(Pretend) Violence is Normal

(Pretend) Violence is Normal

Halo, Call of Duty, Grand Theft Auto. What do they have in common? They’re staples in the game industry that target a younger male demograph­ic. Year after year, they rake in money hand over fist. They also all prominent­ly feature guns.

Like most other males my age, I spent a solid chunk of my childhood glued to the TV screen with a control­ler in my hands. At age eight, I bragged about being the only kid in the school to own God of War, the most graphical­ly violent game of its time. And appar­ently, based on the amount of games being sold, I’m not alone anymore.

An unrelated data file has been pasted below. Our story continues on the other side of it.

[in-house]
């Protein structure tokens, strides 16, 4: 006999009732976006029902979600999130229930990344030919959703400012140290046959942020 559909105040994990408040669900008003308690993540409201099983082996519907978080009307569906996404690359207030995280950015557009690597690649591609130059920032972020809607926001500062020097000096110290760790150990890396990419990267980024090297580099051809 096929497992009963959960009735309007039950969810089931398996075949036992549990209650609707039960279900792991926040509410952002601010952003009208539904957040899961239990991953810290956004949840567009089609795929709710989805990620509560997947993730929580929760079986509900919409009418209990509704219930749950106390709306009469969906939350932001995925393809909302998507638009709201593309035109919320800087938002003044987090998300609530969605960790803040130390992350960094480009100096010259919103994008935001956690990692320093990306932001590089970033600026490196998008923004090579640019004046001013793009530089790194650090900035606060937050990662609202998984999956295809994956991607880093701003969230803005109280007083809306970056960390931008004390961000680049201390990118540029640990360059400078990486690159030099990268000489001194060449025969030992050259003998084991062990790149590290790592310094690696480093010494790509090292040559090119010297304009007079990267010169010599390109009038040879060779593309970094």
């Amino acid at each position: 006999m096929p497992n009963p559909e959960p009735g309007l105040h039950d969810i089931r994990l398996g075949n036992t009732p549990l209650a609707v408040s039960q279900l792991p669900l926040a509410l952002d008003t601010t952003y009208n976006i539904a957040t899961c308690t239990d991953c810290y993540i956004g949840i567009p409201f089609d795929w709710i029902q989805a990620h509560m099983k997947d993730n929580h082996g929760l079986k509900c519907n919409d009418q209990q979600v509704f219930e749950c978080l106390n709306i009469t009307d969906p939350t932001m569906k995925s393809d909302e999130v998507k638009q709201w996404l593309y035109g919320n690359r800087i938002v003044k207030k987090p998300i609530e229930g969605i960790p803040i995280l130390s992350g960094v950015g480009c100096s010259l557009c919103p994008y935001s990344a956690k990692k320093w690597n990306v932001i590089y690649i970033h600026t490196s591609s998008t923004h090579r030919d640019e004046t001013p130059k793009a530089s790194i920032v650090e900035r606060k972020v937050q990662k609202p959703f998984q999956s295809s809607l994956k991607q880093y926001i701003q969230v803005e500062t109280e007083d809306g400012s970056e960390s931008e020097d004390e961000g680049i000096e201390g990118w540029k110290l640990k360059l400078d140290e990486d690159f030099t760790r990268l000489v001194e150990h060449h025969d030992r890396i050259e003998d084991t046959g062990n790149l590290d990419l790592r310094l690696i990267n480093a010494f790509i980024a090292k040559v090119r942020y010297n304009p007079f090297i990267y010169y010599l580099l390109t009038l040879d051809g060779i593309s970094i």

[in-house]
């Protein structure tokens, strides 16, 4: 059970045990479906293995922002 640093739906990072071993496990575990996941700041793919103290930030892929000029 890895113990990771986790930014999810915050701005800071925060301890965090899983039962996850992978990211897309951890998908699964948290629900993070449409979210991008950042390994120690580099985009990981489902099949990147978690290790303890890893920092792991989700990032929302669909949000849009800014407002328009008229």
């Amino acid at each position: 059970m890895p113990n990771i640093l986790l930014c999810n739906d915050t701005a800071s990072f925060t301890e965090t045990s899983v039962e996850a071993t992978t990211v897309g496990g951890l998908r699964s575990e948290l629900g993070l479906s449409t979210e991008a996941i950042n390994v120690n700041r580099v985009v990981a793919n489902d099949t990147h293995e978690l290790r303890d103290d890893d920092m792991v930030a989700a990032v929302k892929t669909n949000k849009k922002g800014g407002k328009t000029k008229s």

Violent video games, TV shows, and even music have become a widespread part of our culture. We live in an age where games centered on murder and crime can become record-breaking, multimillion-dollar successes. Previ­ously traumatizing images of gore and mutilated bodies are nothing more than a Google search away. When something like a shooting happens, the first scapegoat is often videogames.

Eventually, people have to realize that someone didn’t decide to commit unspeakable acts of real-world vio­lence because they copied what they saw or heard in a game, show, or song.

The times have changed, and games, along with violent shows like The Walking Dead, may show vio­lence, but it’s become so saturated in our culture that it is easily distin­guished from real life.

Video games don’t kill people, criminals do. Take some time away from the couch to spend time with friends and go outside, but don’t feel guilty about shooting a few zombies online the next time you’re bored.